I was 22 when I saw the ocean for the first time. I was so excited that I promptly filled a pickle jar with water and sand as a souvenir. The jar now sits on a shelf in my laundry room next to a jar of water from Lake Michigan, circa 1967, and another from Lake Erie, circa 1977. It’s the strangest, smallest collection I own.

Glass jar filled with seashells, coral, and black sand

We went to Hawaii in 1993. I was awestruck by a black sand beach on Maui. I scooped up the sand and put it in a glass ball along with a piece of coral and a few shells. I love the way the black sand looks like dirt!

Beach shells holding paper clips

I found this shell on a beach in South Carolina. It has served as a paperclip holder for about 20 years.

Large white seashell

In 1990, as I left for a business trip to Florida, my five-year-old son asked me to bring him back a “big shell.” When I talked to him on the phone that evening, he asked if I had found the shell. I said, “No, I just got here, and I haven’t had time to go to the store.” He said, “Not the store! You just walk out by the ocean and pick it up!” I tried to explain that “big shells” are not that easy to come by, but he insisted. “Mama, you get up early tomorrow morning and go out on the beach. You’ll find a big shell. Bring it to me.” I said I would look. I got up early the next morning never thinking for a moment that I would be successful. But there it was, just as he said, waiting for me to pick it up. It’s the biggest, prettiest shell I’ve ever found on a beach. I wonder how he knew it would be there.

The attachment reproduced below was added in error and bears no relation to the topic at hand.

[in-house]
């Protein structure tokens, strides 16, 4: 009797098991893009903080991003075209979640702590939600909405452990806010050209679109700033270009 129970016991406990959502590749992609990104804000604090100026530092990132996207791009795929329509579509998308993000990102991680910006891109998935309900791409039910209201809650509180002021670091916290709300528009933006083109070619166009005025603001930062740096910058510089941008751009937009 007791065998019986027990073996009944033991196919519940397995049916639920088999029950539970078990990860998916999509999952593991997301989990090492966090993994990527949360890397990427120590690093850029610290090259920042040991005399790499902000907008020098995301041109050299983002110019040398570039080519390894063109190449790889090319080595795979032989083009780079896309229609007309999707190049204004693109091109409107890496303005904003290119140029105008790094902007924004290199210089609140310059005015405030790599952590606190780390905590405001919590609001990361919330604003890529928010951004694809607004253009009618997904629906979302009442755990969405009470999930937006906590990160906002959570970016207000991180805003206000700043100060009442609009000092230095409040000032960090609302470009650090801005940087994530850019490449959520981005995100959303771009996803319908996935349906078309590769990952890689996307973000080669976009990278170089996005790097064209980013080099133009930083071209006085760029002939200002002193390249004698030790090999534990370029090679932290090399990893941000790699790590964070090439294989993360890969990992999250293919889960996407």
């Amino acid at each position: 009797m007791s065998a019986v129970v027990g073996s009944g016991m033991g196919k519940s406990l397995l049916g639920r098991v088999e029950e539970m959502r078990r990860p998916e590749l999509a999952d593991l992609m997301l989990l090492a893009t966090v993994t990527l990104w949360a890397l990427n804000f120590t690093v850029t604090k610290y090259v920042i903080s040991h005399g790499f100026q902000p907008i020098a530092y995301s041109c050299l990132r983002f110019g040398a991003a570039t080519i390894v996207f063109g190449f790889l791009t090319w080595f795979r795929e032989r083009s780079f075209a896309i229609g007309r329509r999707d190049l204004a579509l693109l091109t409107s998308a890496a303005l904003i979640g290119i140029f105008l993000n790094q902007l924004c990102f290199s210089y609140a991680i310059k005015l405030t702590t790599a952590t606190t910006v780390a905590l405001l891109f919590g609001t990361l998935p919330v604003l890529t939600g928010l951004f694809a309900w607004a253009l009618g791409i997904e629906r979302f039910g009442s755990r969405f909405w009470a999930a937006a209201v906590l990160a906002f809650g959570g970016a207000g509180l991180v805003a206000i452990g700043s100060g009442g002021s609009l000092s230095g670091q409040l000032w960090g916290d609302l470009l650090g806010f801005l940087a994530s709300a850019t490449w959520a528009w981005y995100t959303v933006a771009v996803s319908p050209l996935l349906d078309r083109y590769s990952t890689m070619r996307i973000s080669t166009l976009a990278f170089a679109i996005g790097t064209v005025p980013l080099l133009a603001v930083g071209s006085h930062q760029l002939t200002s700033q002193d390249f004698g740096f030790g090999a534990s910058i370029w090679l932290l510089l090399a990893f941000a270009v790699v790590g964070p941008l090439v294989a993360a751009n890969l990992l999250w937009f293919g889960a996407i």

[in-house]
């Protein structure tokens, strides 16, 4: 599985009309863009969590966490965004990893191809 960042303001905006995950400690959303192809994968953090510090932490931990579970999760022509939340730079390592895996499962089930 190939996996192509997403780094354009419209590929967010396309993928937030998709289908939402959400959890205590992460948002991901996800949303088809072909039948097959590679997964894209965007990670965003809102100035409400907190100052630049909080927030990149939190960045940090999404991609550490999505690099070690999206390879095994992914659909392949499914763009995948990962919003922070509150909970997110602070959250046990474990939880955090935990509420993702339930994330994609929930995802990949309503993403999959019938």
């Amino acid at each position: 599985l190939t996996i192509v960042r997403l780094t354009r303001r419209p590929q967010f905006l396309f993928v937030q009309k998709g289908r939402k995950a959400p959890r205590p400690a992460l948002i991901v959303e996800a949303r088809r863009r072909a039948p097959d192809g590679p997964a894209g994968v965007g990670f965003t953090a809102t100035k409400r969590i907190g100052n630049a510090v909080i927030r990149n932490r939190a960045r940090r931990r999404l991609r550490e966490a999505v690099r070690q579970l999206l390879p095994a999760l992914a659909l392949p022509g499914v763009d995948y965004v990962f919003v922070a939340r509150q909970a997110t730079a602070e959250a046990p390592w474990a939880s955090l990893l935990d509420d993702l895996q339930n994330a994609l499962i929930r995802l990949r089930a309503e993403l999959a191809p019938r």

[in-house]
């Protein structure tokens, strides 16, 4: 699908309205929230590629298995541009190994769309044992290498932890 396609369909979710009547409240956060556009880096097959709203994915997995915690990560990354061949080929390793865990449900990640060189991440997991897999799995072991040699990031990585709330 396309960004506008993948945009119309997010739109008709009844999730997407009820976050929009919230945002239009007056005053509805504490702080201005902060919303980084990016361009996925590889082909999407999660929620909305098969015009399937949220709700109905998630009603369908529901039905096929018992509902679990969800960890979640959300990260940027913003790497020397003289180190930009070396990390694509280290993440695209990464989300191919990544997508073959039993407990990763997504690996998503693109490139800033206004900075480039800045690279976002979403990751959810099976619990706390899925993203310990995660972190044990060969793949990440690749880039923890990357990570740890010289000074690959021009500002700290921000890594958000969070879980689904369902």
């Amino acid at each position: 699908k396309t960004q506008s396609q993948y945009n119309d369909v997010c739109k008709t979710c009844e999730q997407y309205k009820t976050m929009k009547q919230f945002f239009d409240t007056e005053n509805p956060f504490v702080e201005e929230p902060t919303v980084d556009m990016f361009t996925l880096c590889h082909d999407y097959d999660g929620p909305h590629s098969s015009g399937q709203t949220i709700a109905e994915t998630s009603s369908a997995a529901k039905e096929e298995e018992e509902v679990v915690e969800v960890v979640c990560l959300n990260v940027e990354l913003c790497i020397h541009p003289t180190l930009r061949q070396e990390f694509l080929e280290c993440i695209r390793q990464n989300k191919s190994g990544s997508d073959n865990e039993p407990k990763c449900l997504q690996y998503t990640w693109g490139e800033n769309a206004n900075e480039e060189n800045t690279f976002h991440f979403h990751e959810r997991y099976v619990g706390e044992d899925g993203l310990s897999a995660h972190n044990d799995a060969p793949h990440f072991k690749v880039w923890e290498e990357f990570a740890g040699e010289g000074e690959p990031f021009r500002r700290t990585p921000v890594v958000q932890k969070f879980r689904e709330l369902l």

Bleached Sun Dollar

In 1989 I was in Florida and obsessed with the idea of finding a sand dollar. A local told me to dig with my toes around the sand bar, and sure enough, I found one. I was so excited until I realized it was alive! I hesitated for only a moment. I didn’t care. I had found my trophy, and I took it to my hotel room. The next morning, I was overcome with guilt. I had killed a beautiful creature just so I could display it. What kind of person does a thing like that? I cried and seriously considered throwing it away because I was so ashamed of myself for killing it. But then I thought doing so would be doubly shameful. So I brought it home, bleached it, and gave it a place of honor in my office. It’s still there, and when I look at it, I sometimes still feel a little ashamed and a little sad. It is the one and only “trophy kill” I own.

Photo of girl at beach displayed in a beach chair frame